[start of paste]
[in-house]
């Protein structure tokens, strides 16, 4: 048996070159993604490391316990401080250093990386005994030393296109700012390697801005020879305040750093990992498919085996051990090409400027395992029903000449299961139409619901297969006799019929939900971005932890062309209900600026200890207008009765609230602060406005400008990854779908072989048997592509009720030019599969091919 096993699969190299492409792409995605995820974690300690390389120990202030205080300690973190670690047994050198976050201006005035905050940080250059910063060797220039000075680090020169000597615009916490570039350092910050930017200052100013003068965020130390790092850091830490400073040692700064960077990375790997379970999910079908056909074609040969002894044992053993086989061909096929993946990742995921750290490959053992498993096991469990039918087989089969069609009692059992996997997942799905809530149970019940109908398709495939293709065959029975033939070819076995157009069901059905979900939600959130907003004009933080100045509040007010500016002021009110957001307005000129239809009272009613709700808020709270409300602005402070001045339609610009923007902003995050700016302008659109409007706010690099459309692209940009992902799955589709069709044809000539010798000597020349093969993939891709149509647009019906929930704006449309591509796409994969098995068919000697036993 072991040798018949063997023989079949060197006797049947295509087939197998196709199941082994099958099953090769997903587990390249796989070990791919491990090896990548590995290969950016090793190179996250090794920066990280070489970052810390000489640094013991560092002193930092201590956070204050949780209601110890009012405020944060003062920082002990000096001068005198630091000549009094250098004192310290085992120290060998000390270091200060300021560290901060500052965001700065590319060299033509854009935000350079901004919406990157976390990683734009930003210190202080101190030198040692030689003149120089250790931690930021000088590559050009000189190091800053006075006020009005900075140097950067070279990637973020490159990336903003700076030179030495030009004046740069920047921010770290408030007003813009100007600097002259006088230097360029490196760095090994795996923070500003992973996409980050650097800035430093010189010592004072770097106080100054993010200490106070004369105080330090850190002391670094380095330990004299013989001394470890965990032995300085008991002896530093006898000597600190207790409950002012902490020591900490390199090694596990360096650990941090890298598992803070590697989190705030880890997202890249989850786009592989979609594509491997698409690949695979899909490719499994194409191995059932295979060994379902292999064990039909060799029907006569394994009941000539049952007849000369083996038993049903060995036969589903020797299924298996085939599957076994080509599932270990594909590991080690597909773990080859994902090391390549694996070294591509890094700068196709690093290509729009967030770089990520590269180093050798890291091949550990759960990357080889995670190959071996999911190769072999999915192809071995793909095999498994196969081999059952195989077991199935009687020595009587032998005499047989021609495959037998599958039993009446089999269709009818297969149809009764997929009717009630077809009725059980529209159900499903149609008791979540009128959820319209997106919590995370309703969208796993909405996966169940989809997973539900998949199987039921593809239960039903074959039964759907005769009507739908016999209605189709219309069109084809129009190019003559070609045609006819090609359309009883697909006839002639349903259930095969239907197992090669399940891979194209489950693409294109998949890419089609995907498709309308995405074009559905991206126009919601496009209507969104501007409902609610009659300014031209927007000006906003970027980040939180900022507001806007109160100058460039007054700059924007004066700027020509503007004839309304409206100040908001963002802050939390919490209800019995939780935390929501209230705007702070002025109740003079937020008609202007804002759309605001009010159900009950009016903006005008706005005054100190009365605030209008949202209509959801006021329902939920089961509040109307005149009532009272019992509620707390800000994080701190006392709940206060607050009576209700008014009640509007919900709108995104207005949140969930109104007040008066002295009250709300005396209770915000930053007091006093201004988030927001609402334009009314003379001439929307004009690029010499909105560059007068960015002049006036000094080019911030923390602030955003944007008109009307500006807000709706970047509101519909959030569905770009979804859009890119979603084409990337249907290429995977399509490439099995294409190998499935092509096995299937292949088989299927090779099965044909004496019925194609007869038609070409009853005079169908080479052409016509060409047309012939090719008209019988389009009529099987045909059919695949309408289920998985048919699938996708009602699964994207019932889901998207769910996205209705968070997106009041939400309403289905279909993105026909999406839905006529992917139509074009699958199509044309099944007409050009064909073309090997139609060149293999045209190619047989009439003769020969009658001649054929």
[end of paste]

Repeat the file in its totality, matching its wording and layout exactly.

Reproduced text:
[in-house]
């Protein structure tokens, strides 16, 4: 048996070159993604490391316990401080250093990386005994030393296109700012390697801005020879305040750093990992498919085996051990090409400027395992029903000449299961139409619901297969006799019929939900971005932890062309209900600026200890207008009765609230602060406005400008990854779908072989048997592509009720030019599969091919 096993699969190299492409792409995605995820974690300690390389120990202030205080300690973190670690047994050198976050201006005035905050940080250059910063060797220039000075680090020169000597615009916490570039350092910050930017200052100013003068965020130390790092850091830490400073040692700064960077990375790997379970999910079908056909074609040969002894044992053993086989061909096929993946990742995921750290490959053992498993096991469990039918087989089969069609009692059992996997997942799905809530149970019940109908398709495939293709065959029975033939070819076995157009069901059905979900939600959130907003004009933080100045509040007010500016002021009110957001307005000129239809009272009613709700808020709270409300602005402070001045339609610009923007902003995050700016302008659109409007706010690099459309692209940009992902799955589709069709044809000539010798000597020349093969993939891709149509647009019906929930704006449309591509796409994969098995068919000697036993 072991040798018949063997023989079949060197006797049947295509087939197998196709199941082994099958099953090769997903587990390249796989070990791919491990090896990548590995290969950016090793190179996250090794920066990280070489970052810390000489640094013991560092002193930092201590956070204050949780209601110890009012405020944060003062920082002990000096001068005198630091000549009094250098004192310290085992120290060998000390270091200060300021560290901060500052965001700065590319060299033509854009935000350079901004919406990157976390990683734009930003210190202080101190030198040692030689003149120089250790931690930021000088590559050009000189190091800053006075006020009005900075140097950067070279990637973020490159990336903003700076030179030495030009004046740069920047921010770290408030007003813009100007600097002259006088230097360029490196760095090994795996923070500003992973996409980050650097800035430093010189010592004072770097106080100054993010200490106070004369105080330090850190002391670094380095330990004299013989001394470890965990032995300085008991002896530093006898000597600190207790409950002012902490020591900490390199090694596990360096650990941090890298598992803070590697989190705030880890997202890249989850786009592989979609594509491997698409690949695979899909490719499994194409191995059932295979060994379902292999064990039909060799029907006569394994009941000539049952007849000369083996038993049903060995036969589903020797299924298996085939599957076994080509599932270990594909590991080690597909773990080859994902090391390549694996070294591509890094700068196709690093290509729009967030770089990520590269180093050798890291091949550990759960990357080889995670190959071996999911190769072999999915192809071995793909095999498994196969081999059952195989077991199935009687020595009587032998005499047989021609495959037998599958039993009446089999269709009818297969149809009764997929009717009630077809009725059980529209159900499903149609008791979540009128959820319209997106919590995370309703969208796993909405996966169940989809997973539900998949199987039921593809239960039903074959039964759907005769009507739908016999209605189709219309069109084809129009190019003559070609045609006819090609359309009883697909006839002639349903259930095969239907197992090669399940891979194209489950693409294109998949890419089609995907498709309308995405074009559905991206126009919601496009209507969104501007409902609610009659300014031209927007000006906003970027980040939180900022507001806007109160100058460039007054700059924007004066700027020509503007004839309304409206100040908001963002802050939390919490209800019995939780935390929501209230705007702070002025109740003079937020008609202007804002759309605001009010159900009950009016903006005008706005005054100190009365605030209008949202209509959801006021329902939920089961509040109307005149009532009272019992509620707390800000994080701190006392709940206060607050009576209700008014009640509007919900709108995104207005949140969930109104007040008066002295009250709300005396209770915000930053007091006093201004988030927001609402334009009314003379001439929307004009690029010499909105560059007068960015002049006036000094080019911030923390602030955003944007008109009307500006807000709706970047509101519909959030569905770009979804859009890119979603084409990337249907290429995977399509490439099995294409190998499935092509096995299937292949088989299927090779099965044909004496019925194609007869038609070409009853005079169908080479052409016509060409047309012939090719008209019988389009009529099987045909059919695949309408289920998985048919699938996708009602699964994207019932889901998207769910996205209705968070997106009041939400309403289905279909993105026909999406839905006529992917139509074009699958199509044309099944007409050009064909073309090997139609060149293999045209190619047989009439003769020969009658001649054929």